CHICAGO, Dec 30 (Reuters) - U.S. hog futures shot to their highest prices in more than six weeks on Monday on increased optimism over trade with China, the world’s biggest pork consumer.
China agreed to import more U.S. farm goods under a Phase 1 trade deal struck this month, providing support for farm markets. Chinese Vice Premier Liu He will visit Washington this week to sign the agreement, the South China Morning Post reported.
“We’re positive on the China hopes once again,” said Arlan Suderman, chief commodities economist for U.S. broker INTL FCStone.
Most actively traded February lean hog futures advanced 1.225 cents to 71.800 cents per pound at the Chicago Mercantile Exchange.
“I think we’re seeing some positive money flow momentum that’s helping support the market,” Suderman said.
Farmers are hoping China will further increase imports of U.S. pork to offset a shortage caused by the outbreak of a fatal pig disease. The disease, African swine fever, decimated China’s hog herd and pushed pork prices to record highs.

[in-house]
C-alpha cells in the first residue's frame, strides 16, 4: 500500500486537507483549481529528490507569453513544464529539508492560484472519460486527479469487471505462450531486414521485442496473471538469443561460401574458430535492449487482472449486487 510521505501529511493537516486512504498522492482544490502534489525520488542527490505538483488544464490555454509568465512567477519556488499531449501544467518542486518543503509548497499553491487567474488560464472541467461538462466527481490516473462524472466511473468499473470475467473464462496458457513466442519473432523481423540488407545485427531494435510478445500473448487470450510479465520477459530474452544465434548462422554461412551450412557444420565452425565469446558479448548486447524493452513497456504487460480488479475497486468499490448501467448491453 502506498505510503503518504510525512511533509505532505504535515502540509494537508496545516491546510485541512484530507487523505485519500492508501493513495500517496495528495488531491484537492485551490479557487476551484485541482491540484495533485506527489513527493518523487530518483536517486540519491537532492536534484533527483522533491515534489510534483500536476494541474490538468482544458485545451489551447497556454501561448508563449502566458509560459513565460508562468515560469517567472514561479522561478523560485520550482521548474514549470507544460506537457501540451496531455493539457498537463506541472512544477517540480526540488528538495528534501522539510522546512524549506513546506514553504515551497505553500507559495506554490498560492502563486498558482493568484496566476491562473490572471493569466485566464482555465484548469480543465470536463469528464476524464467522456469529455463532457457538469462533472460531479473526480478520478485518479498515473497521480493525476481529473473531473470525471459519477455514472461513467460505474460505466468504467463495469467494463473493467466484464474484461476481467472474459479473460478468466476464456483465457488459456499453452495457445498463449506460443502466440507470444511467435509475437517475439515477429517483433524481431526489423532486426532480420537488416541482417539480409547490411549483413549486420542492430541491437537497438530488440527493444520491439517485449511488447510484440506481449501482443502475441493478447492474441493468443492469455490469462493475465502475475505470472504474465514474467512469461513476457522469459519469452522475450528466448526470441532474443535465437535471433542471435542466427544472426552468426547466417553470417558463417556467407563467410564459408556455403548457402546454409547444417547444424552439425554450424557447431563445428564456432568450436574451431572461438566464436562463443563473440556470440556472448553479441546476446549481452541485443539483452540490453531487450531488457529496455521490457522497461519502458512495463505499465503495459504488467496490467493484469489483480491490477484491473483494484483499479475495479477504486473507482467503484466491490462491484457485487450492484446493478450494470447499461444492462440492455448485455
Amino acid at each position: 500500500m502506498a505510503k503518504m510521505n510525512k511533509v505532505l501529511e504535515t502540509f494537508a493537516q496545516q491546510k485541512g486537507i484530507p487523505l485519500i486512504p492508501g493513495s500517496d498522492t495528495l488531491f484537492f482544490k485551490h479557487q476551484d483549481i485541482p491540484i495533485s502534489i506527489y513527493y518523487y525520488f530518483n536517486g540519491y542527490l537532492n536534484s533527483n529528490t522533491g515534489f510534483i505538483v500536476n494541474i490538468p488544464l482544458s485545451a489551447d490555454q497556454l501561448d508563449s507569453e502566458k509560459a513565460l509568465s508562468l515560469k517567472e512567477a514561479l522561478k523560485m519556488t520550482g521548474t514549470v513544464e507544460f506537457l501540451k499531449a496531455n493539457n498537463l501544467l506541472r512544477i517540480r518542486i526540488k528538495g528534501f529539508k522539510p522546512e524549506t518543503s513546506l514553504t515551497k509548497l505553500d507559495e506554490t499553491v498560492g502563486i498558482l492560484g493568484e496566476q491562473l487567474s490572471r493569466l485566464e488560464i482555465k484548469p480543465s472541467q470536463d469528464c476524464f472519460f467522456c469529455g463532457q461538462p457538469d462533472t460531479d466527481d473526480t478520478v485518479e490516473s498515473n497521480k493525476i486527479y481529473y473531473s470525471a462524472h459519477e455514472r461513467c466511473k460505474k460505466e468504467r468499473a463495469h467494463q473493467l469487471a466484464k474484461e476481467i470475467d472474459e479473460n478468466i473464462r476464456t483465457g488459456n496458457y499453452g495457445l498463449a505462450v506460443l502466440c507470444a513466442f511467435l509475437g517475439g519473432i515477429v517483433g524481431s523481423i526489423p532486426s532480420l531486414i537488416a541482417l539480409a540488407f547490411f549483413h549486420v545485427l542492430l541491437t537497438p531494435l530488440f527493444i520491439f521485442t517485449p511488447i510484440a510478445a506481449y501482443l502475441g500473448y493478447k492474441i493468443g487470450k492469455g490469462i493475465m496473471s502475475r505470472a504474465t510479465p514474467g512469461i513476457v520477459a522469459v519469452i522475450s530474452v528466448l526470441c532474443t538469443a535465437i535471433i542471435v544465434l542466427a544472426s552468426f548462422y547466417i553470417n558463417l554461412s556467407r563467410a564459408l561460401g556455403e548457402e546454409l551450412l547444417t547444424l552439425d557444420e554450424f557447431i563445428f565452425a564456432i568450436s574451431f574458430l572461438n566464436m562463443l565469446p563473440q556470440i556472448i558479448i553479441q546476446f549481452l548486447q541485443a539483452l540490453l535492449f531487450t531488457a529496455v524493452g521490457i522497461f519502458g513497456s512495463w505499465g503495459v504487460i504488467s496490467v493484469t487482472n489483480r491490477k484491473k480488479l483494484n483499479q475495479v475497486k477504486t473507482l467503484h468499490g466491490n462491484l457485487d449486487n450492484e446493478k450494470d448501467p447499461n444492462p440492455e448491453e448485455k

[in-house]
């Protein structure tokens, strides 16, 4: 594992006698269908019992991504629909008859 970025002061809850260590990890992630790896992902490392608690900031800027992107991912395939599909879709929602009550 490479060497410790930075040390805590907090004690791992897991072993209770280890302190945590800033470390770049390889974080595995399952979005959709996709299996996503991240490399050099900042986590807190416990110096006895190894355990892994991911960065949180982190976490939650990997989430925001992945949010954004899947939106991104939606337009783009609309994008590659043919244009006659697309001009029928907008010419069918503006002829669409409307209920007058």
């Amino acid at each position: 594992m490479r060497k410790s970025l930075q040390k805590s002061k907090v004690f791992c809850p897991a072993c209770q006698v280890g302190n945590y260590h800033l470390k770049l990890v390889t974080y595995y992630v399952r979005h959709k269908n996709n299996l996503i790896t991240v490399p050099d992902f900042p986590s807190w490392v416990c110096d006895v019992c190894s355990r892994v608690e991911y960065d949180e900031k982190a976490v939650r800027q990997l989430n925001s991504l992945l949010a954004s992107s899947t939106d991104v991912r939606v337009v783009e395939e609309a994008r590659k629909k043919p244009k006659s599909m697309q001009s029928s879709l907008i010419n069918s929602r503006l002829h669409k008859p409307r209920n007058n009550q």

Beijing will release more frozen pork from its reserves ahead of the upcoming New Year and Lunar New Year holidays, state-owned CCTV reported, citing the Ministry of Commerce.
China will also increase its pork imports and diversify the import origins of the meat, said Wang Bin, deputy director of the market operation department under the Ministry of Commerce, according to CCTV.
The United States has been at a disadvantage to other suppliers, such as Europe, since last year because Beijing imposed retaliatory tariffs on imports of American pork as part of the countries’ trade war.
Separately, livestock traders were assessing a winter storm in the U.S. Plains that could disrupt weight gain in cattle and the transportation of farm animals to slaughterhouses. Snow increased across Nebraska, northern Kansas, eastern Colorado, the Dakotas, Minnesota, northern Wisconsin, and western Iowa this past weekend, according to weather firm Maxar.
Most actively traded February live cattle futures slipped 0.275 cent to 126.425 cents per pound at the CME. Other contracts were mixed. March feeder cattle futures dipped 0.300 cent to 144.500 cents per pound.
Fed cattle traded in the southern Plains last week for $122 per cwt in the cash market, up about $2 from the previous week, Suderman said.
Reporting by Tom Polansek in Chicago; Editing by Dan Grebler
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